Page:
In the short story "The Necklace," what does Mme. Loisel want to wear to the party besides the dress? How does she acquire it? 

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M.P. Ossa | College Teacher | (Level 1) Distinguished Educator

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In the short story "The Necklace" Madame Loisel wants to get a dress for the ball given by the Ministry of Education. She is already depressed that she only has one dress to wear, which is the dress with which she goes to the opera, so her husband offers to buy her a new one. Madame Loisel tells her husband that she could get one for 400 francs. However, this is the amount of money that her husband had been saving to get a hunting gun for a trip that he was planning on going to the next summer. Nevertheless, the good man gave her the 400 francs. Still, Madame was not happy.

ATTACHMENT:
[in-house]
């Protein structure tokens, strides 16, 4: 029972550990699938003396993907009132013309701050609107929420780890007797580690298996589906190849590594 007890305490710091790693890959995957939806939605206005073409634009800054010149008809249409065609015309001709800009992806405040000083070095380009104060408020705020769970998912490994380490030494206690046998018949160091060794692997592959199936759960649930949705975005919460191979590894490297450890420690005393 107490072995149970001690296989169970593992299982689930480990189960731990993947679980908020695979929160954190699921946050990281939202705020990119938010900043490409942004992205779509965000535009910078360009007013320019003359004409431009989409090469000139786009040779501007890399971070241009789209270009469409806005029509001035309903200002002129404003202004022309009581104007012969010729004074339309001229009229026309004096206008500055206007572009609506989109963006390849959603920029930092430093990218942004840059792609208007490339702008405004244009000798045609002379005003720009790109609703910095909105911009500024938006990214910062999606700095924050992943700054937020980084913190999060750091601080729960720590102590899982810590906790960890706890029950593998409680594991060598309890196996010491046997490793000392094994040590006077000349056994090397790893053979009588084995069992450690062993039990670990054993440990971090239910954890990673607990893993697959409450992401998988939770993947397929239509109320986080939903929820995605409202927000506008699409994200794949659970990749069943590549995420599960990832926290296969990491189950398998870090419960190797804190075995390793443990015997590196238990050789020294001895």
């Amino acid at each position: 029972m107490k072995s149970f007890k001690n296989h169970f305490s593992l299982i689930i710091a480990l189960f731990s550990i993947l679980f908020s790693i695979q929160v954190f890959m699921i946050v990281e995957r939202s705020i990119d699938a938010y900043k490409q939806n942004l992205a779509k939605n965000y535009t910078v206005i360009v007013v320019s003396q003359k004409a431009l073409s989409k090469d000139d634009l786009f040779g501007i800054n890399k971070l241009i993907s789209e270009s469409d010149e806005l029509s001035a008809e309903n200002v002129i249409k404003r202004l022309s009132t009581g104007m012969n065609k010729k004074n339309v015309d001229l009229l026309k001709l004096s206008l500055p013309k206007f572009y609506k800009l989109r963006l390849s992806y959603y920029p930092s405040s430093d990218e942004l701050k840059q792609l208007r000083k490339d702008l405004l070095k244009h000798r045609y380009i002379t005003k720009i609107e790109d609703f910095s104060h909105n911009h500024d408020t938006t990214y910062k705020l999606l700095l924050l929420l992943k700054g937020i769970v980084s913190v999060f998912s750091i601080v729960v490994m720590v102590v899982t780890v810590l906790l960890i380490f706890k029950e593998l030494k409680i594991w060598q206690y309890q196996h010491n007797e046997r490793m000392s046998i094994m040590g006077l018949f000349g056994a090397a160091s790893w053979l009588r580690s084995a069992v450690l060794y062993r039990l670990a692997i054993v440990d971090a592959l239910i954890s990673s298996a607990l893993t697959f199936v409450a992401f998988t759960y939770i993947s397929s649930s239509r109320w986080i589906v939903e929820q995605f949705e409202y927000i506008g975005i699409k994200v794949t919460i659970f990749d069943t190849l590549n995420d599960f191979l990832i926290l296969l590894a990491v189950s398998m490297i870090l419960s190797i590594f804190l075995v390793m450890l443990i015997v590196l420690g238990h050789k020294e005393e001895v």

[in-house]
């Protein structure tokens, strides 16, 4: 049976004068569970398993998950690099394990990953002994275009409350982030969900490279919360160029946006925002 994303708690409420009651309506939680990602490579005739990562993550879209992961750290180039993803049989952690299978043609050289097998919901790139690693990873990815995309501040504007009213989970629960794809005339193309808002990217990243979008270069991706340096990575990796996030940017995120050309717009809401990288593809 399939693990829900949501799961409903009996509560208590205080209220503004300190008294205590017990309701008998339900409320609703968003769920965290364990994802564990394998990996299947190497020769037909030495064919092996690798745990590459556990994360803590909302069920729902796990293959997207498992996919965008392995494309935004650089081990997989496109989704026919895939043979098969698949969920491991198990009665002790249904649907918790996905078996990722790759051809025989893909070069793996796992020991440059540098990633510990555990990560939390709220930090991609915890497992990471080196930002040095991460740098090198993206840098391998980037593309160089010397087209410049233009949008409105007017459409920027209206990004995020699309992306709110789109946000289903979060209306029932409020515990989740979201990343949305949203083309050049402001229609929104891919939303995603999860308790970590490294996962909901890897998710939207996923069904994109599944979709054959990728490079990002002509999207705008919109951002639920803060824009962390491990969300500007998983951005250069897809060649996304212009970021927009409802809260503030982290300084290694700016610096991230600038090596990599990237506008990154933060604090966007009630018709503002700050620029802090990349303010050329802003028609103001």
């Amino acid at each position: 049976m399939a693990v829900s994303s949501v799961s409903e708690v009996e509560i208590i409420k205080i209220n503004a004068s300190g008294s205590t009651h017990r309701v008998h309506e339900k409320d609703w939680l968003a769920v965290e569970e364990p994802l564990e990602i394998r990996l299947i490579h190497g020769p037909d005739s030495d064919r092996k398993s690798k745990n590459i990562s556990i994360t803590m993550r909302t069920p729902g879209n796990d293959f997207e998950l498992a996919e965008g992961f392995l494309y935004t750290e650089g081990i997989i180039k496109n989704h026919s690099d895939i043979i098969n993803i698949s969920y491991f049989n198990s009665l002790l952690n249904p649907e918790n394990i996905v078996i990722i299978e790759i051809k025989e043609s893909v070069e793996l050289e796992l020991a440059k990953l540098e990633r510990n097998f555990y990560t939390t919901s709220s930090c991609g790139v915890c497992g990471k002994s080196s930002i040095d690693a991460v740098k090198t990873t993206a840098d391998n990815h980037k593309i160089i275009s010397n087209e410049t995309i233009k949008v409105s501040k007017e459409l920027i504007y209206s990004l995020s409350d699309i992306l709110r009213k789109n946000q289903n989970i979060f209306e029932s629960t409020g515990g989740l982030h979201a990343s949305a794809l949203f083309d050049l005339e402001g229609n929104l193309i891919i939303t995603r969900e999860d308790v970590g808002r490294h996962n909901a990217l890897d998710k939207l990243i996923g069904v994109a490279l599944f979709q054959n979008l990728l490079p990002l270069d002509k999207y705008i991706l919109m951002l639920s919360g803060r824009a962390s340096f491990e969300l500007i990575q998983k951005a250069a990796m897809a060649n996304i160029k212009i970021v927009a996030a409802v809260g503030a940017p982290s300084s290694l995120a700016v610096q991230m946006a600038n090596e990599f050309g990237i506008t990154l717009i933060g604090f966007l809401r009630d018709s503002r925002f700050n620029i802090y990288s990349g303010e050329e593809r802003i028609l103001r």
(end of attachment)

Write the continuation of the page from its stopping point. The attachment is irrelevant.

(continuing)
"I'm utterly miserable at not having any jewels, not a single stone, to wear," she replied. "I shall look absolutely no one. I would almost rather not go to the party."

The solution that the husband proposes at first is that she wears "flowers" in her hair, and things of that nature. However, Madame Loisel wanted to be flashy and really call the attention of everyone. As such, her husband proposes a second option: Madame will go to visit her well-to-do friend, Madame Forrestier, and she will ask to borrow a piece of jewelry from her. 

This is the pivotal action that sets the plot forward. It is after the selection of the necklace, a very flashy and showy one, that Madame Loisel feels truly like herself. She is ravishing and wild and the party, and then she looses the necklace! Rather than admit to her friend what happened, she decides to replace the necklace on her own at great and life-changing sacrifices to the marriage. In the end, we realize that the piece is fake and all of the years of working to replace it had come and gone in vain. 

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